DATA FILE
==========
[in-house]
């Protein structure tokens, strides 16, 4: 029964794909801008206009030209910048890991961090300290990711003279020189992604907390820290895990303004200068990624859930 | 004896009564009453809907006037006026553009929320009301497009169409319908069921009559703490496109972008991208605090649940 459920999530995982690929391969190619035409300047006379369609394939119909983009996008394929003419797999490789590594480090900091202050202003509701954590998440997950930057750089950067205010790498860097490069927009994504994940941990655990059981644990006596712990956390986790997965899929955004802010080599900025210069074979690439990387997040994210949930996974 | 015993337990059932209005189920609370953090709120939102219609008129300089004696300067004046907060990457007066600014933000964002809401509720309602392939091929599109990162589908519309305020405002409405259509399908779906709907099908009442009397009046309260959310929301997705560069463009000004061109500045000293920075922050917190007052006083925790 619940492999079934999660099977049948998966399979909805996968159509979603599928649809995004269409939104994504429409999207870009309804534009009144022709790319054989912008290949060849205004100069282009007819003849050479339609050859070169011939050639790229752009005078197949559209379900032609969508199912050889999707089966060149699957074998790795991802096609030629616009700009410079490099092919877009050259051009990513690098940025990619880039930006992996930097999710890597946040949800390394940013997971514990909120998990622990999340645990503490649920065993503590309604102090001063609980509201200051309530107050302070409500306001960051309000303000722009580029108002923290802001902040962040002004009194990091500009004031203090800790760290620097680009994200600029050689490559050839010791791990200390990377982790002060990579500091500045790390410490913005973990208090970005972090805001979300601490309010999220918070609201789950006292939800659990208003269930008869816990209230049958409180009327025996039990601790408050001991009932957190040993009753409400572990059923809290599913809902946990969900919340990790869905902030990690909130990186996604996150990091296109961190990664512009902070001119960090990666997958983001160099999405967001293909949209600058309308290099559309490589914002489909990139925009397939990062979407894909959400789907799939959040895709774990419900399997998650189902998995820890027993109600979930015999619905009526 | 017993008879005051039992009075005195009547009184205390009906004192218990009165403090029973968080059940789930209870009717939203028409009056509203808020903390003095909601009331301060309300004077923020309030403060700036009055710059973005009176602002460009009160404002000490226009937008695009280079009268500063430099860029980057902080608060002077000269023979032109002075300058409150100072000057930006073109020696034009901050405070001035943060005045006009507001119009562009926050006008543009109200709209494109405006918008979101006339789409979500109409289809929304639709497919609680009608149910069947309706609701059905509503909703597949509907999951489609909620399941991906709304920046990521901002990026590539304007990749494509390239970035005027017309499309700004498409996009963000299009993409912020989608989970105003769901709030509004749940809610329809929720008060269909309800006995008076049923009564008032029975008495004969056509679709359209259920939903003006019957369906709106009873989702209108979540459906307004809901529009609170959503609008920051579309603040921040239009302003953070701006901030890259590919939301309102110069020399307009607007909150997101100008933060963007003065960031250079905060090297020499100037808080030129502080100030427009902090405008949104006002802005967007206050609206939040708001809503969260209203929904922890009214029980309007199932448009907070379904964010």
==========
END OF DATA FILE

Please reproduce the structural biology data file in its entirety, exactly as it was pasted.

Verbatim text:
[in-house]
């Protein structure tokens, strides 16, 4: 029964794909801008206009030209910048890991961090300290990711003279020189992604907390820290895990303004200068990624859930 | 004896009564009453809907006037006026553009929320009301497009169409319908069921009559703490496109972008991208605090649940 459920999530995982690929391969190619035409300047006379369609394939119909983009996008394929003419797999490789590594480090900091202050202003509701954590998440997950930057750089950067205010790498860097490069927009994504994940941990655990059981644990006596712990956390986790997965899929955004802010080599900025210069074979690439990387997040994210949930996974 | 015993337990059932209005189920609370953090709120939102219609008129300089004696300067004046907060990457007066600014933000964002809401509720309602392939091929599109990162589908519309305020405002409405259509399908779906709907099908009442009397009046309260959310929301997705560069463009000004061109500045000293920075922050917190007052006083925790 619940492999079934999660099977049948998966399979909805996968159509979603599928649809995004269409939104994504429409999207870009309804534009009144022709790319054989912008290949060849205004100069282009007819003849050479339609050859070169011939050639790229752009005078197949559209379900032609969508199912050889999707089966060149699957074998790795991802096609030629616009700009410079490099092919877009050259051009990513690098940025990619880039930006992996930097999710890597946040949800390394940013997971514990909120998990622990999340645990503490649920065993503590309604102090001063609980509201200051309530107050302070409500306001960051309000303000722009580029108002923290802001902040962040002004009194990091500009004031203090800790760290620097680009994200600029050689490559050839010791791990200390990377982790002060990579500091500045790390410490913005973990208090970005972090805001979300601490309010999220918070609201789950006292939800659990208003269930008869816990209230049958409180009327025996039990601790408050001991009932957190040993009753409400572990059923809290599913809902946990969900919340990790869905902030990690909130990186996604996150990091296109961190990664512009902070001119960090990666997958983001160099999405967001293909949209600058309308290099559309490589914002489909990139925009397939990062979407894909959400789907799939959040895709774990419900399997998650189902998995820890027993109600979930015999619905009526 | 017993008879005051039992009075005195009547009184205390009906004192218990009165403090029973968080059940789930209870009717939203028409009056509203808020903390003095909601009331301060309300004077923020309030403060700036009055710059973005009176602002460009009160404002000490226009937008695009280079009268500063430099860029980057902080608060002077000269023979032109002075300058409150100072000057930006073109020696034009901050405070001035943060005045006009507001119009562009926050006008543009109200709209494109405006918008979101006339789409979500109409289809929304639709497919609680009608149910069947309706609701059905509503909703597949509907999951489609909620399941991906709304920046990521901002990026590539304007990749494509390239970035005027017309499309700004498409996009963000299009993409912020989608989970105003769901709030509004749940809610329809929720008060269909309800006995008076049923009564008032029975008495004969056509679709359209259920939903003006019957369906709106009873989702209108979540459906307004809901529009609170959503609008920051579309603040921040239009302003953070701006901030890259590919939301309102110069020399307009607007909150997101100008933060963007003065960031250079905060090297020499100037808080030129502080100030427009902090405008949104006002802005967007206050609206939040708001809503969260209203929904922890009214029980309007199932448009907070379904964010």